Saturday, December 20, 2008

A Different Kind Of Trust Account

The California Bar Journal reports that an attorney was disbarred for creating an escrow account in his nephew's name in order to shield assets from creditors:

The State Bar Court found that Winrow commingled personal funds in his client trust account and committed an act of moral turpitude by creating a client trust account for the purpose of concealing personal assets from creditors.

  He opened a trust account in 2004 in the name of his adult nephew, but admitted it never held any client funds and was meant to be used as his personal and business bank account.  He regularly deposited and withdrew personal funds from the account, issued checks to pay for stamps, utilities, auto expenses, the cleaners, phone bills and books. In addition, the account often was overdrawn.  

The court rejected Winrow's contention that because he was a banker before becoming an attorney, he believes he had the right to call the account a client trust account but use it as a personal account to protect his assets and to prevent creditors from filing a lien. He also argued that because no client funds were on deposit, no commingling occurred. He told the bar court the account was a different kind of trust account for his nephew's benefit and that he was acting as a trustee for the trust.

  Winrow was disciplined three times previously. In 2001, he was suspended for failing to perform services competently, return client files, refund client fees and communicate with clients in two matters and for the unauthorized practice of law. He was later admitted       and terminated from the Alternative Discipline Program for lawyers with substance abuse or mental health problems and was disciplined again in 2006 for misconduct in three client matters.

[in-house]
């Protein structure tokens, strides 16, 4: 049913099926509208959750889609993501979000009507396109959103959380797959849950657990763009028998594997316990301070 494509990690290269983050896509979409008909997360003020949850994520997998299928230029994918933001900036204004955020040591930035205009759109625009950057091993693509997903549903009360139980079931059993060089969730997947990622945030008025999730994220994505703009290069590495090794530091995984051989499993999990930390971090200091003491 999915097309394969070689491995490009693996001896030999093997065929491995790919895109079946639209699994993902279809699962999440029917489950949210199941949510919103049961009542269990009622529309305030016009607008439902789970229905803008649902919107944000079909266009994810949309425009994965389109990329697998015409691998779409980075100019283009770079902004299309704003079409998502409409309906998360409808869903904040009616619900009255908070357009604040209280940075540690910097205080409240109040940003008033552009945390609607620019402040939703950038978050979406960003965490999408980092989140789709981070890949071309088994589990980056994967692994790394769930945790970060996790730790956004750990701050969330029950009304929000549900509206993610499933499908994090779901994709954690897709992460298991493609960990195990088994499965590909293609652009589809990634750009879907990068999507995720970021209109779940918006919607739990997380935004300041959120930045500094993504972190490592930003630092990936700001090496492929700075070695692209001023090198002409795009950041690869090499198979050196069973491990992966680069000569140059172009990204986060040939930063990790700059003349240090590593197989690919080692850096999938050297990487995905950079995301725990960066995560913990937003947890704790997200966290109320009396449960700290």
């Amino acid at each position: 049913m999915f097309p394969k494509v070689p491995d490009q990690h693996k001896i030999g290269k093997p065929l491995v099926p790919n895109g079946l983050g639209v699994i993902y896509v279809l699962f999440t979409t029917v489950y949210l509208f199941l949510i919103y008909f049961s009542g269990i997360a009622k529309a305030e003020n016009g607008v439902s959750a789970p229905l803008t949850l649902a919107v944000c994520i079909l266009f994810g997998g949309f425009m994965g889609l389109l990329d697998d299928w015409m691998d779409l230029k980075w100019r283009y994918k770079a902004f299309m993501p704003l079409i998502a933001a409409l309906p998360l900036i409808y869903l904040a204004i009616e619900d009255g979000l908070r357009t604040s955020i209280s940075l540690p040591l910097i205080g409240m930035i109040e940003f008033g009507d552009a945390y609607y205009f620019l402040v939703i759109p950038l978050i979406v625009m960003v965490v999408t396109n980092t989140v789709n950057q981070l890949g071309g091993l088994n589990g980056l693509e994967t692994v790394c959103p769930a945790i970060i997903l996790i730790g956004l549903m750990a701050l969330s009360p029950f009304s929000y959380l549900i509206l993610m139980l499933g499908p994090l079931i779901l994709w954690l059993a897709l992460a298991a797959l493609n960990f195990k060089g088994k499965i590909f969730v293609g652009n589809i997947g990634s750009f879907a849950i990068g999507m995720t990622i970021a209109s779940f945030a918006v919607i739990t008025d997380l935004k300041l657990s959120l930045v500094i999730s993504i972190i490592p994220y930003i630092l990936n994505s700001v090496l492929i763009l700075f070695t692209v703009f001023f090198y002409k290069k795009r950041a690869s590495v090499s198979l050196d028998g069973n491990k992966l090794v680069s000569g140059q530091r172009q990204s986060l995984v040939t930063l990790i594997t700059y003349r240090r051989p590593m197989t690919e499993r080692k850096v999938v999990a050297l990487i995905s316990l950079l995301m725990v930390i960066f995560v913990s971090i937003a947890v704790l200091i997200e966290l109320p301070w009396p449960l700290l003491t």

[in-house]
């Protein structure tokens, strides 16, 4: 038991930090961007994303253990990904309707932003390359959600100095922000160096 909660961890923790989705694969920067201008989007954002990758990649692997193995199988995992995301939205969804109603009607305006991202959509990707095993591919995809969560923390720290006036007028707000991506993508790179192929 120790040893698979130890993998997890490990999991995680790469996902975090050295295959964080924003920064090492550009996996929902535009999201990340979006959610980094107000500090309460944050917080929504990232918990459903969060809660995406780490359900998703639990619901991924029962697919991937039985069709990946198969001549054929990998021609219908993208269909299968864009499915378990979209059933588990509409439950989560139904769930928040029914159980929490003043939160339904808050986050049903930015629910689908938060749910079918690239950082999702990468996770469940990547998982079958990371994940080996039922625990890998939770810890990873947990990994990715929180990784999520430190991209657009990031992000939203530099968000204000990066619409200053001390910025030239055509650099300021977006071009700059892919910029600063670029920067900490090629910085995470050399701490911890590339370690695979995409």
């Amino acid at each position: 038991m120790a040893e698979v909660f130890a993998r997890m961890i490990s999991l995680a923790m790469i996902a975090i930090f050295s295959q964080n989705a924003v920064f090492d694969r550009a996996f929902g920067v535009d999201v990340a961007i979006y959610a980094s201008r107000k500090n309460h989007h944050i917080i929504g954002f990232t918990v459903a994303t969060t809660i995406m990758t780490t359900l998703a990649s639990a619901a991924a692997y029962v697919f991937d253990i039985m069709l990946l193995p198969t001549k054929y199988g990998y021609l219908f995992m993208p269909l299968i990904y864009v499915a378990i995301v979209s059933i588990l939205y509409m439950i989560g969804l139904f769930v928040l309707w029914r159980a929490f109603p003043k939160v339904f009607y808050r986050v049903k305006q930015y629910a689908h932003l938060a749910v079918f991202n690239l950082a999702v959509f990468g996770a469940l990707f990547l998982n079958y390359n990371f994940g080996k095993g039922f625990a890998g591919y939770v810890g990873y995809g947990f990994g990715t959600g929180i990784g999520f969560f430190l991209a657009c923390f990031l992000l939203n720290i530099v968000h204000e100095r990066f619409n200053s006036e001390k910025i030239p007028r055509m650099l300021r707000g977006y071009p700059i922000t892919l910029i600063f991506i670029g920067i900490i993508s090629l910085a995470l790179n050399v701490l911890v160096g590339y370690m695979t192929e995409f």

After a conviction in Santa Clara County for unauthorized legal practice, Winrow was disciplined again in 2007.

  In recommending his disbarment, Judge Lucy Armendariz said that Winrow "has engaged in a continuous course of misconduct in the past nine years involving more than five client matters, probation violations, conviction for unauthorized practice of law and trust       accounting violations. In fact, he has been on probation for a period of seven years during his 17 years as an attorney."  

She added that disbarment is appropriate when an attorney "repeatedly demonstrates indifference to successive disciplinary orders of the Supreme Court."

The legal question as to whether it is commingling when there are no client funds in an account is interesting. Based on the other misconduct found and the prior discipline, the resolution of the commingling issue would likely have no impact on the sanction. (Mike Frisch)

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